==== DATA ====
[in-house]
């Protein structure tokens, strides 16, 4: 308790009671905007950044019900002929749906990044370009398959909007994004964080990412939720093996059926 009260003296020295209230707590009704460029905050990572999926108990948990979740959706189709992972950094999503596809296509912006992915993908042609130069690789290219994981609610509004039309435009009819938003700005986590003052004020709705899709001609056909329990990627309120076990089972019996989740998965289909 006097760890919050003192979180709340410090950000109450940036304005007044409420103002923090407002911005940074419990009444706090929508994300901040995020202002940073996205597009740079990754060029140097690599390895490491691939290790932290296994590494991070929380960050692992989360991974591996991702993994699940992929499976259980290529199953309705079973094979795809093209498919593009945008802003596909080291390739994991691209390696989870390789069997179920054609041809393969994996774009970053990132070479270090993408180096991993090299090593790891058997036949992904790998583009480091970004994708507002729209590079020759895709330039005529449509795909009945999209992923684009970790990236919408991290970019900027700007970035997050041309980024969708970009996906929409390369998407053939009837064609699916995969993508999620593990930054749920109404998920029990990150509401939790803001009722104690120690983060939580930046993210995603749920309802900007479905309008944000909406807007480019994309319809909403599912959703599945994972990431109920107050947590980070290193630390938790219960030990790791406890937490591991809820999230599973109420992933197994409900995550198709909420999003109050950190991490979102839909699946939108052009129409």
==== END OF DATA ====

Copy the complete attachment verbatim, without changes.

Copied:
[in-house]
């Protein structure tokens, strides 16, 4: 308790009671905007950044019900002929749906990044370009398959909007994004964080990412939720093996059926 009260003296020295209230707590009704460029905050990572999926108990948990979740959706189709992972950094999503596809296509912006992915993908042609130069690789290219994981609610509004039309435009009819938003700005986590003052004020709705899709001609056909329990990627309120076990089972019996989740998965289909 006097760890919050003192979180709340410090950000109450940036304005007044409420103002923090407002911005940074419990009444706090929508994300901040995020202002940073996205597009740079990754060029140097690599390895490491691939290790932290296994590494991070929380960050692992989360991974591996991702993994699940992929499976259980290529199953309705079973094979795809093209498919593009945008802003596909080291390739994991691209390696989870390789069997179920054609041809393969994996774009970053990132070479270090993408180096991993090299090593790891058997036949992904790998583009480091970004994708507002729209590079020759895709330039005529449509795909009945999209992923684009970790990236919408991290970019900027700007970035997050041309980024969708970009996906929409390369998407053939009837064609699916995969993508999620593990930054749920109404998920029990990150509401939790803001009722104690120690983060939580930046993210995603749920309802900007479905309008944000909406807007480019994309319809909403599912959703599945994972990431109920107050947590980070290193630390938790219960030990790791406890937490591991809820999230599973109420992933197994409900995550198709909420999003109050950190991490979102839909699946939108052009129409």